Winter has been kind to Pittsburgh so far -- too kind, in fact. I've become accustomed to a blustery day or two, followed by thaws that seem to promise spring -- the sun is warm, the ground is soft, I can wear my less bulky down jacket. Now, we get a few days of freezing temperatures, and winter suddenly seems long and unbearable.
Winter is delightful when thick, fat snowflakes are swirling outside, when my two dogs are wrestling or sleeping, when I'm curled up on the couch with a few books and cup of tea or glass of wine (is it before noon or after?)
It's another thing altogether when the dogs are yelping to go outside at 6 AM, when our bare feet are hitting the cold tile of the bathroom floor, when we're pulling work attire across our goose-bumpy skin and dragging our tired selves out to our frigid SUV. When the ten minute walk into work feels like a wind-tunneled eternity.
This stop-complaining-Carrie thing falls by the wayside when the temperatures drop below freezing, and on Monday mornings. And especially when the two become one.
I used to think that I'd never really want to live down south, that I liked snow around Christmastime too much, that the summers would be unbearable. I'm reconsidering that notion now, just like I do almost every February. It hardly ever snows around Christmastime in Pittsburgh -- you're much more likely to get a drizzly, freezing rain. Pittsburgh seems to save its snow for late winter, when everyone is sick of the cold anyway.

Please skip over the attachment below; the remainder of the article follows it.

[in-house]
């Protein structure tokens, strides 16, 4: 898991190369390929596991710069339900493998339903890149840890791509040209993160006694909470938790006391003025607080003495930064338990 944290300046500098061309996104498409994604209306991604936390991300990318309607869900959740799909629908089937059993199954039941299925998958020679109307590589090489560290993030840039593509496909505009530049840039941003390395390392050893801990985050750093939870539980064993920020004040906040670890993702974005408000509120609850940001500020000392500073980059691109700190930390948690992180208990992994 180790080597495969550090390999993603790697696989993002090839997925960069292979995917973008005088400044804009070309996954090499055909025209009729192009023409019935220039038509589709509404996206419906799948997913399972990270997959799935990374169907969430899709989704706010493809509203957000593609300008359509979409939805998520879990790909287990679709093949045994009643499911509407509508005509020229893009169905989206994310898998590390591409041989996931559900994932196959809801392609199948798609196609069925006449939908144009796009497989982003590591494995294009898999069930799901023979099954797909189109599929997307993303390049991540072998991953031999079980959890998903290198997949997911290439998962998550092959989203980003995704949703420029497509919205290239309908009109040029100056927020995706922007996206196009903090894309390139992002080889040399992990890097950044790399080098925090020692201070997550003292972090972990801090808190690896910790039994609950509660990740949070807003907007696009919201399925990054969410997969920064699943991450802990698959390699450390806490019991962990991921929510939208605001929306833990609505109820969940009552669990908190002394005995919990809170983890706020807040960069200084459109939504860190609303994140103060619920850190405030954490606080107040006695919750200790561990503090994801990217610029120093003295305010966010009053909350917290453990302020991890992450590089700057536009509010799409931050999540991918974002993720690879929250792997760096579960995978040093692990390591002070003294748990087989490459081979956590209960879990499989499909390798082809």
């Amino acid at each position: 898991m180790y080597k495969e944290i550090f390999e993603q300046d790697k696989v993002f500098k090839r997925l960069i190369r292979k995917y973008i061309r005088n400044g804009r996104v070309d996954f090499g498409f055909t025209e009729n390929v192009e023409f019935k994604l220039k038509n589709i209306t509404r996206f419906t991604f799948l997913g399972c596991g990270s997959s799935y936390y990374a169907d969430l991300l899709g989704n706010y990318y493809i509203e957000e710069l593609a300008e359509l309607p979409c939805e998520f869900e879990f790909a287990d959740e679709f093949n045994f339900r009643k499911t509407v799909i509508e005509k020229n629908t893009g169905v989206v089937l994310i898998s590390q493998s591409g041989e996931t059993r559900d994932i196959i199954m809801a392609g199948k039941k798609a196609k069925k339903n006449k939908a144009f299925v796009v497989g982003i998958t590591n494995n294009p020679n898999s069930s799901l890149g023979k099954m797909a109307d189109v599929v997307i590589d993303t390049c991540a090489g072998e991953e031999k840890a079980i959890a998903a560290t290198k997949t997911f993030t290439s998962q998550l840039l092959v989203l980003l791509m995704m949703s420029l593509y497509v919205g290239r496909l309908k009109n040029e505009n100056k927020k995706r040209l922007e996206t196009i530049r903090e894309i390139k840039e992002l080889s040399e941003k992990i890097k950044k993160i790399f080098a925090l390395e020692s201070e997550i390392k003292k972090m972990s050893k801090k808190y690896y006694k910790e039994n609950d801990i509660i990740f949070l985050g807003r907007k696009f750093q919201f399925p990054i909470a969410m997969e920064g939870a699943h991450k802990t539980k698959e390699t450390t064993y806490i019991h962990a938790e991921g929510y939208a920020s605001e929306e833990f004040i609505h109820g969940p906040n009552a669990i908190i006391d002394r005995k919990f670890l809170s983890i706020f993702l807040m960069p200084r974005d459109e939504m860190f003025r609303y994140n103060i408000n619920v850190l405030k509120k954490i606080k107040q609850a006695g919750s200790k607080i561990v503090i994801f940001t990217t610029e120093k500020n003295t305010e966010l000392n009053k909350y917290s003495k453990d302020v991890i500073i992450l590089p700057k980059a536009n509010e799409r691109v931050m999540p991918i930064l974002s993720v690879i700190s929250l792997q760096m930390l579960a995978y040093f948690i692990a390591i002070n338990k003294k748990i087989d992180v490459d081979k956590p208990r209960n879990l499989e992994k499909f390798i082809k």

I'm not talking about the Deep South or the tropics here -- South Carolina, Georgia, or Florida would be too much of a shock for this Northerner's system. I'm talking about the places where winter comes late and leaves early, where pine trees and magnolias both feel at home. North Carolina, Virginia, DC, Kentucky.
I've spent all of my life living in cities with weather (and atmosphere) that the rest of the country makes jokes about: Pittsburgh, Cleveland, Toledo. I hold a lot of love in my heart for those cities, in that order -- Pittsburgh is my lifelong lover, Cleveland was an occasionally rocky relationship, and Toledo was a brief and best forgotten fling.
But at least once in my life, I'd like to live somewhere without weather jokes, just for awhile. Because in February, it very much feels like the joke is on us.